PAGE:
Hi everyone, I know that it looks like i have been sitting in the Seattle airport for about a month but those are only rumors. I finally have a bit of time to catch everyone up on what the heck I have been doing and what it is I will actually be doing for the next three or so months. So lets get to it.
I am now living in Anchorage Alaska (temporarily), while here i attended a three week training to be come a certified National Marine Fisheries, Groundfish Observer. What you ask is that? Great question. I am a representative of the National Marine Fishery Service (NMFS) and it is my duty to collect information from commercial fishing boats that operate in the Gulf of Alaska (GOA) and the Bering Sea/Aleutian Islands(BSAI) Fisheries. My job is to go out on to these vessels and to collect species composition data, Sex/Length/Weights, Otoliths (fish ear bones) and some other things. All of this data is used in real time or near real time to manage the north pacific ground fish. All of the rules are provided through the Magnuson-Stevens Act Revision 2006. Fishing vessels that wish to continue to fish (with some exceptions) are required to carry an Observer (that is me). It is going to be a very different job then i have ever had. I am excited about getting back to sea rough or not and I am still getting to do something with my hands outside (even when it is –40, ugh), so really it is going to be a great job.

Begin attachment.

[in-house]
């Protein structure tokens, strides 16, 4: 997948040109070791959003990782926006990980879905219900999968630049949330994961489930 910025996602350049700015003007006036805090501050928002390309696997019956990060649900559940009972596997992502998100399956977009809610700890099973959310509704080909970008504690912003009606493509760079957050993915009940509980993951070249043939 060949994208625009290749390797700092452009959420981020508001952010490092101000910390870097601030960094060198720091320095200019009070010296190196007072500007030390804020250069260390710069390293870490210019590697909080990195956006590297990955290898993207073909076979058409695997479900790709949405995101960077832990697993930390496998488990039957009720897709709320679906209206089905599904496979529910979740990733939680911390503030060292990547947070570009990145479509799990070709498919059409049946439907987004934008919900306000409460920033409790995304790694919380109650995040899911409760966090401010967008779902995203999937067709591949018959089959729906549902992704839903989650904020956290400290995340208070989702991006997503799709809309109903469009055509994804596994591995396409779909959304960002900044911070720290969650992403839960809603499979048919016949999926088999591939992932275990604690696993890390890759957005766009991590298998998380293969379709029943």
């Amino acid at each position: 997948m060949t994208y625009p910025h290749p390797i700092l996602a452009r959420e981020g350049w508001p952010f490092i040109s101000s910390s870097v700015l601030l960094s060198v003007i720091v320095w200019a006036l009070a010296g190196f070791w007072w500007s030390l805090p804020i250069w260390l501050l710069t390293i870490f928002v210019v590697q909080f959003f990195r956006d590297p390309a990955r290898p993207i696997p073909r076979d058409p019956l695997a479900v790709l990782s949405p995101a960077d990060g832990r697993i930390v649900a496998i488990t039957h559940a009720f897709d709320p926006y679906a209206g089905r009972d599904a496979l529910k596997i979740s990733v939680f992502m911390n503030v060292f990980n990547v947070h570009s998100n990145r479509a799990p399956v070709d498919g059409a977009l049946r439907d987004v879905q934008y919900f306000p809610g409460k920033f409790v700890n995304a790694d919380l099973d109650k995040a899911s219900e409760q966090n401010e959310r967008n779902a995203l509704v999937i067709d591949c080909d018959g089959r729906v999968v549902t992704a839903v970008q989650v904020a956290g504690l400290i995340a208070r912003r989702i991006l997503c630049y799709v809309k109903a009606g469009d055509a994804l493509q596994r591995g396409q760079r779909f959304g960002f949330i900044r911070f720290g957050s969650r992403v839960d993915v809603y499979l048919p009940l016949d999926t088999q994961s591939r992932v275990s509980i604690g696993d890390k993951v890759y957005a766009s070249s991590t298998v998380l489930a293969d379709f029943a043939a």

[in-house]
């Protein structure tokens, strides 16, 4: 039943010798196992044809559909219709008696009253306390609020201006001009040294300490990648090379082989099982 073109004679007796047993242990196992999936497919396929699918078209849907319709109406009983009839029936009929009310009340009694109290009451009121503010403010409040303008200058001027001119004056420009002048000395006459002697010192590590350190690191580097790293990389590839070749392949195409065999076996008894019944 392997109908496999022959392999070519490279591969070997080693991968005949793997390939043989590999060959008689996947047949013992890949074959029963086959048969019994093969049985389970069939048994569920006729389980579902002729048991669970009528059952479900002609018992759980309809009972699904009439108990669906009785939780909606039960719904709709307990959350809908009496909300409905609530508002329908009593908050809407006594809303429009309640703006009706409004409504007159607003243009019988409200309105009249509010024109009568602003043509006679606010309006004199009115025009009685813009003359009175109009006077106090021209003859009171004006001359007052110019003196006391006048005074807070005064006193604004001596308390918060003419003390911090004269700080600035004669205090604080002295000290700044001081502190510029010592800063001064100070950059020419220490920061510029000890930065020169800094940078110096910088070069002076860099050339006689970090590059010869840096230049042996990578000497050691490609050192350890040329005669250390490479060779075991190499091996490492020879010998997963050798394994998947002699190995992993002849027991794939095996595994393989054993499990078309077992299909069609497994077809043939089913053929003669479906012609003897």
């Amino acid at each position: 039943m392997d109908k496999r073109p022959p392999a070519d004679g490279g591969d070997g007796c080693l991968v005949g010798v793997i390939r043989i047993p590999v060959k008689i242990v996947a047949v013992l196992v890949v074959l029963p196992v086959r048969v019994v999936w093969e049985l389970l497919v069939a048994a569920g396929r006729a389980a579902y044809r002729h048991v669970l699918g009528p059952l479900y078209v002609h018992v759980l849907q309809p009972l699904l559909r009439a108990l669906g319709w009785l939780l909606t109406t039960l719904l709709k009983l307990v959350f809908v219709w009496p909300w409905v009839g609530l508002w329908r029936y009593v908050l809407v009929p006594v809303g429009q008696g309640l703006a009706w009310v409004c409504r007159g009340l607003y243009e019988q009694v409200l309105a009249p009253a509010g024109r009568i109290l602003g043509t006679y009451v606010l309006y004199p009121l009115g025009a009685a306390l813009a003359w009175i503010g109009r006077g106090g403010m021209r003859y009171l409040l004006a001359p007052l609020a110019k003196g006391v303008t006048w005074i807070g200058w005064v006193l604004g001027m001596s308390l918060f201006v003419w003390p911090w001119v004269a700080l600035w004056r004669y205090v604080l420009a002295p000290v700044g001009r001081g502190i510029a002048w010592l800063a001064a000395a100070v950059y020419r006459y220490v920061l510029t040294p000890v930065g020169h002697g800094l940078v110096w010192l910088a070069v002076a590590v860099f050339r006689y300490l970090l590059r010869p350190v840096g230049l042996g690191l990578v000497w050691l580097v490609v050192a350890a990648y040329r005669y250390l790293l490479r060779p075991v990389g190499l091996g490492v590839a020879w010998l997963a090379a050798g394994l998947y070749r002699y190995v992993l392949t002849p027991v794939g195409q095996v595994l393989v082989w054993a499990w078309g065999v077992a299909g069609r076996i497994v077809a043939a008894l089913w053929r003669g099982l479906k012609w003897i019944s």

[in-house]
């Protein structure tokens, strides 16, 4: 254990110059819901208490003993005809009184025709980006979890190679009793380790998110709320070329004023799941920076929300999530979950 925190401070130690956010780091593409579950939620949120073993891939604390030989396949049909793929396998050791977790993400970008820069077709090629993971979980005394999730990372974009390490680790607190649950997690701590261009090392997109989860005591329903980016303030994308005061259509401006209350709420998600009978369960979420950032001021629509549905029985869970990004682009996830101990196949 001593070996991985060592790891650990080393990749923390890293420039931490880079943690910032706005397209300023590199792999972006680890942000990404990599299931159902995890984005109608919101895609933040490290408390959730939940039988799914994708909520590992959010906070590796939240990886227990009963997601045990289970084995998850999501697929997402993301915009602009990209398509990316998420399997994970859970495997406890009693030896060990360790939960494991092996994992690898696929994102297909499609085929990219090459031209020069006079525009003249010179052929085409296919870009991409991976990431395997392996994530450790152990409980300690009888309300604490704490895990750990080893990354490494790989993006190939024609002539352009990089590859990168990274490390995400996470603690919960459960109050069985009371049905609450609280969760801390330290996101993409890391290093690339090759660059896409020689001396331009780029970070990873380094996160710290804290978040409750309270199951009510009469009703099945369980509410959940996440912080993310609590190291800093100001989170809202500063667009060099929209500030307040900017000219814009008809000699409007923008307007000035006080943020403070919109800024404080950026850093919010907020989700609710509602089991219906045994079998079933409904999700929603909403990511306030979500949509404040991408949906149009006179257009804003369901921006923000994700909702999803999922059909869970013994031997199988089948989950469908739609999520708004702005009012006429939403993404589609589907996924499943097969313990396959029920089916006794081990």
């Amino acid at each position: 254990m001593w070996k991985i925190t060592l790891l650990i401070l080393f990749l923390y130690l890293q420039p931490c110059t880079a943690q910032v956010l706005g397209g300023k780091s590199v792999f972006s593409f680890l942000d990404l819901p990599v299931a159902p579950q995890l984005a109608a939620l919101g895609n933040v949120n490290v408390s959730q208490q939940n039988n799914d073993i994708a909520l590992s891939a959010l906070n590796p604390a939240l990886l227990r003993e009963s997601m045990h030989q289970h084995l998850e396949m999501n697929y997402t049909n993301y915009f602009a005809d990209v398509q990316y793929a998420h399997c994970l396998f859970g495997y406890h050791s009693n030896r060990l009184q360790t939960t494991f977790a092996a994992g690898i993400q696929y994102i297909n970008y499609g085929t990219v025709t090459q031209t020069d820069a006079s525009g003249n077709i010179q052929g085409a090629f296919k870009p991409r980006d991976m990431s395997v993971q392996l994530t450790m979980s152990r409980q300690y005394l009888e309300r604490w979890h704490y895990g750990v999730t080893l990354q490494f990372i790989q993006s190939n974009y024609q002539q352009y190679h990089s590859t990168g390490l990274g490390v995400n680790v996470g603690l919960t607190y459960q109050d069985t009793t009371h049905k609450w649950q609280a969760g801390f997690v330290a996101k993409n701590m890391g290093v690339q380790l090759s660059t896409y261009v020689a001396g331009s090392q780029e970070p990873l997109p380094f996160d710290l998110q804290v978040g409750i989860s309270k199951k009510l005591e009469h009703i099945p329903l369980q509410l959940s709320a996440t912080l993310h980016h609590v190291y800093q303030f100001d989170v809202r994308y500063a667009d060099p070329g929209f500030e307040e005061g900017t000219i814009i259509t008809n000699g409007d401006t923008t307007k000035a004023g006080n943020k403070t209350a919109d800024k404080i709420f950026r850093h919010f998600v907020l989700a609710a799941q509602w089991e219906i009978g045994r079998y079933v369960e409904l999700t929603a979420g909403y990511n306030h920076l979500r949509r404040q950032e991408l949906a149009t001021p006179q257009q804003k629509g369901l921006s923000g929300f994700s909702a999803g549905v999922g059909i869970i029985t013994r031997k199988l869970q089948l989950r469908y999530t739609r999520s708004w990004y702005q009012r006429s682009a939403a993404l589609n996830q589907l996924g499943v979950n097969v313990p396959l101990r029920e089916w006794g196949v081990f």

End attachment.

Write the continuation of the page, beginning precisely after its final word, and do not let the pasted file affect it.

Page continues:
My three week training was intense! In three weeks I learned how to identify fish that could be found in the fisheries that I could work in, I also learned that my attention to detail (read as anal retentive) when filling out paper work finally paid off. Paperwork is the name of the game for this job, I have six types of forms, minimally, that i have to fill out for just one fishing vessel. doesn’t sound like a lot but one of those is a raw data form called a deck sheet and every time I sample I have to fill those out. Most of the time i will be filling out like four to five a sample with six samples a day giving me a grand total of 30 deck sheet a day. Lots of writing. We also learned a lot about random sampling and how it applies to real life situations. I can finally say that I am starting to grasp what they were trying to teach me in stats class so long ago.
This training I said was intense, and that is truly an understatement. classes started at 0800 every day and went till 1700. There is also the fact that I walked to training everyday which is a mile and a half each way. These were long days of going over the manual, going over homework, Fish ID labs and test taking. The pressure is high due to the fact that if you don’t do the homework or fail any test, which is anything below an 80%, you were dropped from the program. Unfortunately we lost two people during the course of training. We lost one after the first test and one because of homework. Homework, this is not your average everyday run of the mill homework, most of the time it would take four to five hours to complete the written part filling out the various forms that we use. Even when you were done with that you still have a few hours of reading every night with reading questions. it was insane! Thankfully I did my work every night when I got home, after the briefest of conversations with my wife. Sorry they were so short baby.